The word "extraordinary" gets used so often when discussing art, it's almost surprising to encounter a work that thoroughly deserves the description. Such is the case with William Finn and James Lapine's Falsettos, receiving its London bow 27 years after the Broadway premiere. It was worth the wait. Especially for a production as good as this one, staged with an intelligence and theatrical flair that should catapult director-choreographer Tara Overfield-Wilkinson into the tiny band of British creatives that manage both skills seamlessly. Here's a show that makes your heart soar before breaking it.
Falsettos melds together a pair of modern-ish Manhattan chamber operas about a young Jewish family in crisis. The first act, set in 1979 and originally entitled March Of The Falsettos, premiered in 1981 and was seen briefly in the West End in the late 1980s. It explores what happens when patriarch Marvin leaves wife Trina and pre-teen son Jason for a male friend. The second part, Falsettoland, written several years later, features the same characters two years on as the spectre of AIDS first looms over the New York gay community. It's sobering to consider that Finn would have been unlikely to predict the grief ahead for this "tight-knit family" when he finished writing the first part of their story.
The score is a beauty, taking in everything from lyrical arias to flashy showbiz numbers, laced with jagged, fiendishly complex stretches of recitative. It's clever, tumultuous but accessible, often gorgeously melodic. At times, particularly during the frenetic first half, it feels as though Finn is channelling the hyper-caffeinated NYC setting through staccato rhythms and sassy, heartfelt tongue-twister lyrics. In the musical theatre canon, only Sondheim's Company, which Falsettos sometimes resembles, captures the essence of that great city as effectively. The slightly abstract storytelling won't be to everyone's taste, but working with it reaps considerable rewards.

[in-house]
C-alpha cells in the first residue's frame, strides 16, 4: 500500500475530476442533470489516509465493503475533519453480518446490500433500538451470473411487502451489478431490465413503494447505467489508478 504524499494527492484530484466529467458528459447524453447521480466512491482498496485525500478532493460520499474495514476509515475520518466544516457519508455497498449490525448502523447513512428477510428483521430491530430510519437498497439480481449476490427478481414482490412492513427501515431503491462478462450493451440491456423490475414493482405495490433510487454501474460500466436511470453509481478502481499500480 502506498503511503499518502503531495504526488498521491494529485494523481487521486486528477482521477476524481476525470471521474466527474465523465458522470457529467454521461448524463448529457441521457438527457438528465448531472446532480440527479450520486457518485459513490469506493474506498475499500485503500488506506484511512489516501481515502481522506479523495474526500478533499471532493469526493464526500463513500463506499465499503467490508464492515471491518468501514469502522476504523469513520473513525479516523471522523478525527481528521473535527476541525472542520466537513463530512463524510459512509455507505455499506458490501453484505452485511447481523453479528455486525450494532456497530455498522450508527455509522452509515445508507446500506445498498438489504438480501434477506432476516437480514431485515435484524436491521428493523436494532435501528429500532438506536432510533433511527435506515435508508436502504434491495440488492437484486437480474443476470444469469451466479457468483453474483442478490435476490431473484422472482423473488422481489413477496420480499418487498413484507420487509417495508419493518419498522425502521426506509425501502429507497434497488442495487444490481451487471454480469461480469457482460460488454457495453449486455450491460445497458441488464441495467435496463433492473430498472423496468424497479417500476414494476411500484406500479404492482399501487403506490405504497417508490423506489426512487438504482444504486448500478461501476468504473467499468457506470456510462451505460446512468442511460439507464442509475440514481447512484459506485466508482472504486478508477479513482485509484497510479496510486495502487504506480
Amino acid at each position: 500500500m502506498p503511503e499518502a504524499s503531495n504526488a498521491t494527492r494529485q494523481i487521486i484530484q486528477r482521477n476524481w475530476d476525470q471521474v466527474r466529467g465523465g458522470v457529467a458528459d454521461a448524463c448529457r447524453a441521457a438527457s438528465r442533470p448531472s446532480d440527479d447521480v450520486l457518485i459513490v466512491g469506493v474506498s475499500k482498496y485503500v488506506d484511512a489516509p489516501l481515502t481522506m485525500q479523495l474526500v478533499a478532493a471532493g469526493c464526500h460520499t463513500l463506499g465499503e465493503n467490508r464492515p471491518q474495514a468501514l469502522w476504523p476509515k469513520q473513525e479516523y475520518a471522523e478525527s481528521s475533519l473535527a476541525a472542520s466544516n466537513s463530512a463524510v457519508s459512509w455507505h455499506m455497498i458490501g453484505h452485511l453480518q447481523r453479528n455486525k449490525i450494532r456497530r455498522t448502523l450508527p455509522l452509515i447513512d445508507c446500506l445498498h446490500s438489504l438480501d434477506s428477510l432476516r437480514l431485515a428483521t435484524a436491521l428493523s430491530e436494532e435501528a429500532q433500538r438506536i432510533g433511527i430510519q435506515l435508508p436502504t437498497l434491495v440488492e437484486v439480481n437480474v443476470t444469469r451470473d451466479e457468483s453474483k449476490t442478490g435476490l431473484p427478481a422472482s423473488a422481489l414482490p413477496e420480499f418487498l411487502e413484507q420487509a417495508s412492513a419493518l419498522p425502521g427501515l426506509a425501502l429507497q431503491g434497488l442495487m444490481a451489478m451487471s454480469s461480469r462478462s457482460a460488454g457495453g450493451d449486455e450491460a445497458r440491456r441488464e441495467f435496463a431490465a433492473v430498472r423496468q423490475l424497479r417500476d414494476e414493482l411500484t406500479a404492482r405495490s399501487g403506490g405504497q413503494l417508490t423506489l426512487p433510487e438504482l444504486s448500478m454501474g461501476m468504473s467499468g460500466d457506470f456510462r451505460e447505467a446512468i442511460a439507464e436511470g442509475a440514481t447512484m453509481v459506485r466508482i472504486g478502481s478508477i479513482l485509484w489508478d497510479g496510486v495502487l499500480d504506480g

The depth of characterisation is another remarkable aspect of this sophisticated concoction: these are flawed, relatable, funny people. The piece still feels astonishingly fresh in its representation of non-clichéd gay characters and its insistence that family happiness and homosexuality are not mutually exclusive. This may feel like old news now but in the late '80s/early '90s it was revelatory.
Anybody who still clings to the hackneyed belief that you don't get real acting in musicals needs to be frog-marched to this production. Every member of Overfield-Wilkinson's sublime cast finds a specificity and emotional authenticity in these characters and their complex relationships that verges on breathtaking. They also exhilaratingly negotiate the demands of the epically demanding score, while executing the transition from naturalistic movement to flashy choreography, which can sometimes jar in small scale musicals but never does here.
In less skilled hands, Marvin could merely seem a self-obsessed man-child; while Daniel Boys' terrific performance doesn't shy away from presenting that aspect of him, he finds an unsettling inner turmoil and achieves a heartbreaking vulnerability by the show's tearstained conclusion. Oliver Savile invests his lover Whizzer with charm, charisma and a fascinating aloofness.
Laura Pitt-Pulford is flat-out stunning as abandoned Trina, desperately juggling jealousy, fury, the upcoming Bar Mitzvah of her precious but precocious son, a collapsing sense of self-worth and an increasing attraction to the family psychiatrist (Joel Montague, delightful). She stops the show with her manic Vaudevillian number "I'm Breaking Down" where Trina hilariously does just that. As "the lesbians from next door", a doctor and caterer who befriend Marvin, Gemma Knight-Jones and Natasha J Barnes side-step cliché and present a pair of feisty, sexy, kind women that would improve your life just by being in it.
A team of boys alternate in the role of chess-playing, super-smart Jason and one hopes they are all as wonderful as Albert Atack on press night, who comes dangerously close to stealing the show from his adult colleagues. He's incredibly cute, but not excessively so, and impressively charts the child's emotional response to family tragedy.
P J McEvoy's witty set design marries a chessboard motif with a succession of family portraits, alongside nods, via projection, to the pop art of Keith Haring whose iconography was synonymous with the early days of the AIDS crisis. Michael Starobin's original orchestrations remain gorgeous.
This is a musical treat for grown-ups. Emotionally rich, theatrically satisfying and altogether, yes, extraordinary.